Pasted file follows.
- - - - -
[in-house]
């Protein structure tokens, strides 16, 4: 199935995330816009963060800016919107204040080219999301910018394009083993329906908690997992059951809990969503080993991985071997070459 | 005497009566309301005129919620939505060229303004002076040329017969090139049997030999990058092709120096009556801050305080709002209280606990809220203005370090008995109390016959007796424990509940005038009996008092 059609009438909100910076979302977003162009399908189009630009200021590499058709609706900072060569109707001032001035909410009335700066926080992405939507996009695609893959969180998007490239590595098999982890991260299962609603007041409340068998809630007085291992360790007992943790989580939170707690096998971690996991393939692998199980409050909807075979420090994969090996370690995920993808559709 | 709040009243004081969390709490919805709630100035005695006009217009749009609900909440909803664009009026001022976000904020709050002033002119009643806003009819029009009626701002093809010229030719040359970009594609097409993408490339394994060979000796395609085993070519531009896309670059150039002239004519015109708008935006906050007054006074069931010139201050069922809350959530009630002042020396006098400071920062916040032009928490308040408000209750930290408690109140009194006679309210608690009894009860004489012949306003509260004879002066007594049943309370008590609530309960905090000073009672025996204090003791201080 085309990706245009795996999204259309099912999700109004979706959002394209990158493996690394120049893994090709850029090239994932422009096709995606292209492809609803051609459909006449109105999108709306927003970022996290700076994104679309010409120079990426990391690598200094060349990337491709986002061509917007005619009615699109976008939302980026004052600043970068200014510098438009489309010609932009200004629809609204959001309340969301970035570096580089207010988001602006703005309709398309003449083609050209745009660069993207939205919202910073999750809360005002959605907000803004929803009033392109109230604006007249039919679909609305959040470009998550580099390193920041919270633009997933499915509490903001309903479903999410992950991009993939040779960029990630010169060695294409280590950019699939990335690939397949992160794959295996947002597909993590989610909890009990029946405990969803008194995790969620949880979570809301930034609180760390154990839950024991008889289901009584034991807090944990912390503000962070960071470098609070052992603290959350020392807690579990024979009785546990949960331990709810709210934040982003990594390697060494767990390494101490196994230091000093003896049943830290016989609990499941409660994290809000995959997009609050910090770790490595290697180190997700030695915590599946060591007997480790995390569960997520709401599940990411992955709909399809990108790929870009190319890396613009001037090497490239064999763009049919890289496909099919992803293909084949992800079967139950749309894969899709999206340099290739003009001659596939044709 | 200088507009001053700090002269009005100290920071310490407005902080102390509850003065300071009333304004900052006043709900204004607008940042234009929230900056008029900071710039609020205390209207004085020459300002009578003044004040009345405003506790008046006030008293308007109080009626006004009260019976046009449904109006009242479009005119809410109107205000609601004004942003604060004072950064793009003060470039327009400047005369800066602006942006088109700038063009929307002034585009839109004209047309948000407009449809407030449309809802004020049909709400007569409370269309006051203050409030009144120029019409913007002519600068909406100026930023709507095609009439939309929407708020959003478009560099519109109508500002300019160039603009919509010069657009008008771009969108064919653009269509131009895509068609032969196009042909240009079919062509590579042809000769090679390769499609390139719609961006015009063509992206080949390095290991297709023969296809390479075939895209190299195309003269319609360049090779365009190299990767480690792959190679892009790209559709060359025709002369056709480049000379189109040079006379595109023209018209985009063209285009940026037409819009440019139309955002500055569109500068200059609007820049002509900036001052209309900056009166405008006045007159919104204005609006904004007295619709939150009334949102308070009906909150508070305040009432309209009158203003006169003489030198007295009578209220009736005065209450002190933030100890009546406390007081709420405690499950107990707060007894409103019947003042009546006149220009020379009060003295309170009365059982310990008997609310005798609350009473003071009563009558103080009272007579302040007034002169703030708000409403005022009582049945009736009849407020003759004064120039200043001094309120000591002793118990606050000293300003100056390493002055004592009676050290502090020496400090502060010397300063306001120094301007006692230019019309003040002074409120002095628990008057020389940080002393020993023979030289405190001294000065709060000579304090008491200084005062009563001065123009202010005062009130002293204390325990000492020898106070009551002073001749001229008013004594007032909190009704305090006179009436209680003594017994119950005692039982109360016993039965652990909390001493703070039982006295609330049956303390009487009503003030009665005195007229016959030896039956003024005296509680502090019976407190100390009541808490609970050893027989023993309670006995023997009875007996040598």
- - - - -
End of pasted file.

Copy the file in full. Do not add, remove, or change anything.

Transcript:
[in-house]
């Protein structure tokens, strides 16, 4: 199935995330816009963060800016919107204040080219999301910018394009083993329906908690997992059951809990969503080993991985071997070459 | 005497009566309301005129919620939505060229303004002076040329017969090139049997030999990058092709120096009556801050305080709002209280606990809220203005370090008995109390016959007796424990509940005038009996008092 059609009438909100910076979302977003162009399908189009630009200021590499058709609706900072060569109707001032001035909410009335700066926080992405939507996009695609893959969180998007490239590595098999982890991260299962609603007041409340068998809630007085291992360790007992943790989580939170707690096998971690996991393939692998199980409050909807075979420090994969090996370690995920993808559709 | 709040009243004081969390709490919805709630100035005695006009217009749009609900909440909803664009009026001022976000904020709050002033002119009643806003009819029009009626701002093809010229030719040359970009594609097409993408490339394994060979000796395609085993070519531009896309670059150039002239004519015109708008935006906050007054006074069931010139201050069922809350959530009630002042020396006098400071920062916040032009928490308040408000209750930290408690109140009194006679309210608690009894009860004489012949306003509260004879002066007594049943309370008590609530309960905090000073009672025996204090003791201080 085309990706245009795996999204259309099912999700109004979706959002394209990158493996690394120049893994090709850029090239994932422009096709995606292209492809609803051609459909006449109105999108709306927003970022996290700076994104679309010409120079990426990391690598200094060349990337491709986002061509917007005619009615699109976008939302980026004052600043970068200014510098438009489309010609932009200004629809609204959001309340969301970035570096580089207010988001602006703005309709398309003449083609050209745009660069993207939205919202910073999750809360005002959605907000803004929803009033392109109230604006007249039919679909609305959040470009998550580099390193920041919270633009997933499915509490903001309903479903999410992950991009993939040779960029990630010169060695294409280590950019699939990335690939397949992160794959295996947002597909993590989610909890009990029946405990969803008194995790969620949880979570809301930034609180760390154990839950024991008889289901009584034991807090944990912390503000962070960071470098609070052992603290959350020392807690579990024979009785546990949960331990709810709210934040982003990594390697060494767990390494101490196994230091000093003896049943830290016989609990499941409660994290809000995959997009609050910090770790490595290697180190997700030695915590599946060591007997480790995390569960997520709401599940990411992955709909399809990108790929870009190319890396613009001037090497490239064999763009049919890289496909099919992803293909084949992800079967139950749309894969899709999206340099290739003009001659596939044709 | 200088507009001053700090002269009005100290920071310490407005902080102390509850003065300071009333304004900052006043709900204004607008940042234009929230900056008029900071710039609020205390209207004085020459300002009578003044004040009345405003506790008046006030008293308007109080009626006004009260019976046009449904109006009242479009005119809410109107205000609601004004942003604060004072950064793009003060470039327009400047005369800066602006942006088109700038063009929307002034585009839109004209047309948000407009449809407030449309809802004020049909709400007569409370269309006051203050409030009144120029019409913007002519600068909406100026930023709507095609009439939309929407708020959003478009560099519109109508500002300019160039603009919509010069657009008008771009969108064919653009269509131009895509068609032969196009042909240009079919062509590579042809000769090679390769499609390139719609961006015009063509992206080949390095290991297709023969296809390479075939895209190299195309003269319609360049090779365009190299990767480690792959190679892009790209559709060359025709002369056709480049000379189109040079006379595109023209018209985009063209285009940026037409819009440019139309955002500055569109500068200059609007820049002509900036001052209309900056009166405008006045007159919104204005609006904004007295619709939150009334949102308070009906909150508070305040009432309209009158203003006169003489030198007295009578209220009736005065209450002190933030100890009546406390007081709420405690499950107990707060007894409103019947003042009546006149220009020379009060003295309170009365059982310990008997609310005798609350009473003071009563009558103080009272007579302040007034002169703030708000409403005022009582049945009736009849407020003759004064120039200043001094309120000591002793118990606050000293300003100056390493002055004592009676050290502090020496400090502060010397300063306001120094301007006692230019019309003040002074409120002095628990008057020389940080002393020993023979030289405190001294000065709060000579304090008491200084005062009563001065123009202010005062009130002293204390325990000492020898106070009551002073001749001229008013004594007032909190009704305090006179009436209680003594017994119950005692039982109360016993039965652990909390001493703070039982006295609330049956303390009487009503003030009665005195007229016959030896039956003024005296509680502090019976407190100390009541808490609970050893027989023993309670006995023997009875007996040598």